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    MoMA owns up to Warhol rejection letter from 1956

    Date: 29 Oct 2009 | | Views: 2773

    Source: Los Angeles Times, by David Ng

    Culture Monster has reported on many art museums and we know firsthand just how humorless they can be. (No, we will not name names.)

    So we take our hats off today to New York's Museum of Modern Art for its ability to have a chuckle at its own expense. The institution has tweeted a recent blog post featuring a rejection letter that the museum sent to Andy Warhol in 1956.

    In the letter, the museum notifies Warhol that its collections committee has decided to turn down the drawing "Shoe," which the artist had offered as a gift.

    "I regret that I must report to you that the Committee decided, after careful consideration, that they ought not to accept it for our Collection," wrote the museum's Alfred H. Barr Jr.

    "Let me explain that because of our severely limited gallery and storage space we must turn down many gifts offered, since we feel it is not fair to accept as a gift a work which may be shown only infrequently."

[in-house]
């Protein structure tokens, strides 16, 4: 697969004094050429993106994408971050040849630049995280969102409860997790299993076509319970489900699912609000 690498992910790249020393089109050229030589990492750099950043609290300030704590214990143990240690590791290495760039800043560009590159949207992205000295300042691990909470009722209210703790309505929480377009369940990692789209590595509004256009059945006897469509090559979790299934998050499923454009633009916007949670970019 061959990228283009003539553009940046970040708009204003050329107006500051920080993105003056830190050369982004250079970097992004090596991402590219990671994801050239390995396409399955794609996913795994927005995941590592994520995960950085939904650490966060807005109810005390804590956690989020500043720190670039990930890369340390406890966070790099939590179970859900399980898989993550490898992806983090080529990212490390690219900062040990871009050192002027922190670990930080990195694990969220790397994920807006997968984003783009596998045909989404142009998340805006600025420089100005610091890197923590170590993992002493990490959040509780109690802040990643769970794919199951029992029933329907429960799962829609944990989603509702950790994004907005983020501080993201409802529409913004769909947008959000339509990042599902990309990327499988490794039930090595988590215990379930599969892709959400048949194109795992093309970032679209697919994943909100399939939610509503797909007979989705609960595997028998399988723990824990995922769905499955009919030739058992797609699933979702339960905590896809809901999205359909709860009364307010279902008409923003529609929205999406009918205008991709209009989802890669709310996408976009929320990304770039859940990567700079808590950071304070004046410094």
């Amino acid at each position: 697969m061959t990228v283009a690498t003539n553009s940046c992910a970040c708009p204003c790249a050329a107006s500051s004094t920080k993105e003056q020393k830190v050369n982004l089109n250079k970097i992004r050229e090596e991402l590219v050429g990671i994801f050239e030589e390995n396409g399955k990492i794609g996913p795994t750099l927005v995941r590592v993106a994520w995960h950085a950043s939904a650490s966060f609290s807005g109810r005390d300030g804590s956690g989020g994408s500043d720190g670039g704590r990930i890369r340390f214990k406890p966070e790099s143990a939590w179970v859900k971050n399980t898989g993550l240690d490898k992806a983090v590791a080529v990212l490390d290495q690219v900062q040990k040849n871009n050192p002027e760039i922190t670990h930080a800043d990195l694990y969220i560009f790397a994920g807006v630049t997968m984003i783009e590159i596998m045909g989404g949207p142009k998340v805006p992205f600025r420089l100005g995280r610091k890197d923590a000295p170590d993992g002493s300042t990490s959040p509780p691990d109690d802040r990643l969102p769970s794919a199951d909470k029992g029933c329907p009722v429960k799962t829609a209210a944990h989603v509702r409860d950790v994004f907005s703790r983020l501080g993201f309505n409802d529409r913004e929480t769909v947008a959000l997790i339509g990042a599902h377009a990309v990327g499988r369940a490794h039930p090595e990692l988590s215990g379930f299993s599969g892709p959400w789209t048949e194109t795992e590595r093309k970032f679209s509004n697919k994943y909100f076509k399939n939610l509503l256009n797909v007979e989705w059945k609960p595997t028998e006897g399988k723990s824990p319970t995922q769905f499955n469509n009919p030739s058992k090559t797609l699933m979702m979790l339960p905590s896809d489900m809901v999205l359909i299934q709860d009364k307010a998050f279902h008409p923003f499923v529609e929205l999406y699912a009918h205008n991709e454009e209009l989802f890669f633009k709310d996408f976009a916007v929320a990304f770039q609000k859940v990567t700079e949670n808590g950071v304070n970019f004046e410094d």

At the bottom of the correspondence is a postscript: "P.S. The drawing may be picked up from the Museum at your convenience."

    Needless to say, it was an extremely poor decision in retrospect. The artwork, which the museum would have acquired for free, would probably be worth thousands of dollars today.

    So how exactly did this 53-year-old letter come to circulate online? A spokeswoman for MoMA told Culture Monster today that the "letter has been out for years."

    A few phone calls reveal that the letter is part of the archives at the Andy Warhol Museum in Pittsburgh, according to the Andy Warhol Foundation. The letter is dated Oct. 18, 1956, and is addressed to Warhol at 242 Lexington Ave., New York.

    The correspondence has been posted on various blogs and is reproduced in the 2002 volume "Andy Warhol Pop Box: Fame, the Factory and the Father of American Pop Art," which is published by Chronicle Books and the Andy Warhol Museum.

    Apparently, Twitter makes everything new again -- at least for a few minutes, which no doubt would have pleased Warhol.


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